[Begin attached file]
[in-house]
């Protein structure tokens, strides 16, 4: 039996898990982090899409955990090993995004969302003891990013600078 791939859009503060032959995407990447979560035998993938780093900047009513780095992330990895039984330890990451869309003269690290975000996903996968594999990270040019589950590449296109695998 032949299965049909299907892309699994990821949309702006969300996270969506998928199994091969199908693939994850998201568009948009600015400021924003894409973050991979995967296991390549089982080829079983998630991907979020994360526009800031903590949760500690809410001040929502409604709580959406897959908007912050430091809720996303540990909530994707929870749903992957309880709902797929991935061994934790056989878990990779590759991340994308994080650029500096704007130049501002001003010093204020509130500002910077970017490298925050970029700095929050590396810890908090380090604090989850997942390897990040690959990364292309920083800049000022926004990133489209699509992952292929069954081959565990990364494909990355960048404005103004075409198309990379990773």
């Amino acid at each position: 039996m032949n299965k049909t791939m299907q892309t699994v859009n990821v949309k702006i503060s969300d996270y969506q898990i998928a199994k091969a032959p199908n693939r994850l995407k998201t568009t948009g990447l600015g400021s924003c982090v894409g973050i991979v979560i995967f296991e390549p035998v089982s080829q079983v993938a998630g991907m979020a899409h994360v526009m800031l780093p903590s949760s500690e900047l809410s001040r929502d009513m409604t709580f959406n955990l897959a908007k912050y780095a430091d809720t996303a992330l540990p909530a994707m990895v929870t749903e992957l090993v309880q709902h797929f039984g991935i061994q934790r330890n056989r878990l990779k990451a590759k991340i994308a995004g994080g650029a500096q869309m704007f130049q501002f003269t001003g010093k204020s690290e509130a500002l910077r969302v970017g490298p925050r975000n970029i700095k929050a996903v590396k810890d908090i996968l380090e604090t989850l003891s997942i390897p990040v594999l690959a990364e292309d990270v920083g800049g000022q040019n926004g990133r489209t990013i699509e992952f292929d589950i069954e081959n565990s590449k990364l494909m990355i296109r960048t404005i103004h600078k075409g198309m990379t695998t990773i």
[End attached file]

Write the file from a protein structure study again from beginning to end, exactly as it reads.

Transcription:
[in-house]
């Protein structure tokens, strides 16, 4: 039996898990982090899409955990090993995004969302003891990013600078 791939859009503060032959995407990447979560035998993938780093900047009513780095992330990895039984330890990451869309003269690290975000996903996968594999990270040019589950590449296109695998 032949299965049909299907892309699994990821949309702006969300996270969506998928199994091969199908693939994850998201568009948009600015400021924003894409973050991979995967296991390549089982080829079983998630991907979020994360526009800031903590949760500690809410001040929502409604709580959406897959908007912050430091809720996303540990909530994707929870749903992957309880709902797929991935061994934790056989878990990779590759991340994308994080650029500096704007130049501002001003010093204020509130500002910077970017490298925050970029700095929050590396810890908090380090604090989850997942390897990040690959990364292309920083800049000022926004990133489209699509992952292929069954081959565990990364494909990355960048404005103004075409198309990379990773």
């Amino acid at each position: 039996m032949n299965k049909t791939m299907q892309t699994v859009n990821v949309k702006i503060s969300d996270y969506q898990i998928a199994k091969a032959p199908n693939r994850l995407k998201t568009t948009g990447l600015g400021s924003c982090v894409g973050i991979v979560i995967f296991e390549p035998v089982s080829q079983v993938a998630g991907m979020a899409h994360v526009m800031l780093p903590s949760s500690e900047l809410s001040r929502d009513m409604t709580f959406n955990l897959a908007k912050y780095a430091d809720t996303a992330l540990p909530a994707m990895v929870t749903e992957l090993v309880q709902h797929f039984g991935i061994q934790r330890n056989r878990l990779k990451a590759k991340i994308a995004g994080g650029a500096q869309m704007f130049q501002f003269t001003g010093k204020s690290e509130a500002l910077r969302v970017g490298p925050r975000n970029i700095k929050a996903v590396k810890d908090i996968l380090e604090t989850l003891s997942i390897p990040v594999l690959a990364e292309d990270v920083g800049g000022q040019n926004g990133r489209t990013i699509e992952f292929d589950i069954e081959n565990s590449k990364l494909m990355i296109r960048t404005i103004h600078k075409g198309m990379t695998t990773i």